Are Nigerian Police and FSARS Jealous of Successful Youths?
Any regular road user would not argue the fact that most Nigerian policemen on the road extort money from road users on daily basis, either by intimidation or by pleading. The latter is usually applied when they cannot find fault or manufacture faults with your vehicle or its papers. But the level of intimidation they put up when they sight young men in flashy vehicles is just out of this world.
In Nigeria, any young man with a smart phone and/or computer all packed in a flashy vehicle should exercise caution when approaching a Police or FSARS checkpoint because this young man is already branded a criminal until proven innocent. Despite the fact that it is illegal to just start going through people's phones and laptops without a search warrant, the policemen and FSARS operatives in Nigeria do that at will, and the victim dare not mention of "Rights in Constitution" for fear of being murdered in the backyard and branded a criminal shot at gunpoint.
I have personally been harassed, despite the fact that I do not even drive a flashy car, and I'm not too young (maybe absence of facial hairs or beards make me look younger than my real age). The moment I was asked to come down and submit my phones and laptops in Shangisha Magodo, around Ikeja area of Lagos, I did that knowing that my life was important to be able to tell this story than fighting for my rights. They went through the phones and could not find anything. They opened Facebook, went through the chats, did same with Whatsapp, searched for some few words with nothing incriminating coming up. They went through my computer and saw an email template I typed in a word document which was directed to clients asking them to pay for some services.
"You are a guy man!" the computer checker said, inviting me over for negotiations. "We have an evidence here!"
I pointed out to him that I am a web-designer, and that this was what I send to my clients when their websites are about to expire. They argued and later asked to be compensated with any amount. My mind was already made up not to give anything after my time which they have already wasted. I seemed not to be bothered about time, and my friends were relaxed too.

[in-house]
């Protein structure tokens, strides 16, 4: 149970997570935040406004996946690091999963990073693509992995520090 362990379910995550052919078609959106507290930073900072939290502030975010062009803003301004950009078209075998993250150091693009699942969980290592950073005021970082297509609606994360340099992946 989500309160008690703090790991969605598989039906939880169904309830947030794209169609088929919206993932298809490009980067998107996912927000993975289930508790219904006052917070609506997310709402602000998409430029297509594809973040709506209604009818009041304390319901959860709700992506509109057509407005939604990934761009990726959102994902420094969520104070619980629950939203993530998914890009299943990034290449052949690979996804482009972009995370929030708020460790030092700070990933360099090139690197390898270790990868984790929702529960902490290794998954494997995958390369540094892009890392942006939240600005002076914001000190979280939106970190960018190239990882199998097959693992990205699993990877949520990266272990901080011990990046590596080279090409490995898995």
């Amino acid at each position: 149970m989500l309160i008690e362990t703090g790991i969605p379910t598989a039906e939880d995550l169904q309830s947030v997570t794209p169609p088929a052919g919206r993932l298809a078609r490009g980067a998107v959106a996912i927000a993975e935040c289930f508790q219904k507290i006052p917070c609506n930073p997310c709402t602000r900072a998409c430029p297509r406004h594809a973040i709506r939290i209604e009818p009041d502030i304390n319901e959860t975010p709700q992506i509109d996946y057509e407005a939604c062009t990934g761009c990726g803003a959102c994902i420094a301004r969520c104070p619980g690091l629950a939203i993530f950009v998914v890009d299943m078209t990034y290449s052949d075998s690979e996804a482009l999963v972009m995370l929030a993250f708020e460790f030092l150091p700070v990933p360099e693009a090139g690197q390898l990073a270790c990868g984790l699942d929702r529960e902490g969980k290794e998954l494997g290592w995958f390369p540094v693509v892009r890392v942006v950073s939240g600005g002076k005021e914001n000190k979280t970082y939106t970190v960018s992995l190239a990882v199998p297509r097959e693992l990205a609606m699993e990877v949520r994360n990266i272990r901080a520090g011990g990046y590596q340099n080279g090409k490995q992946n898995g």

"These ones na bad market," I could hear one of them saying.
This is just the least of the illegal things FSARS and police operatives do to young men whom they perceive as rich or successful. It would lead one to question if the Nigerian Police or FSARS are afraid or Jealous of Nigerian Youths becoming successful?
Reformation and sensitization of the Nigerian Police at all levels is important at this stage. They need to be made to understand that there is a global trend where the young are becoming richer through entrepreneurship, and success no longer bound to people of certain ages or those in politics or multi-billion businesses. With the knowledge of this global trend, they might - if they are willing to learn - find a better approach at tracking fraudsters, instead of intimidating and harassing every young man with a car on the road.
The era when youths with computers are thought to be internet fraudsters in Nigeria is long gone, and even those who defrauded foreigners in those days should have grown to look older now, and would no longer look like young men between the ages of 19 and 35. This sensitization is importatnt to reveal the dangers of profiling one as a criminal because of the person's age, which is the norm in the present day Nigeria.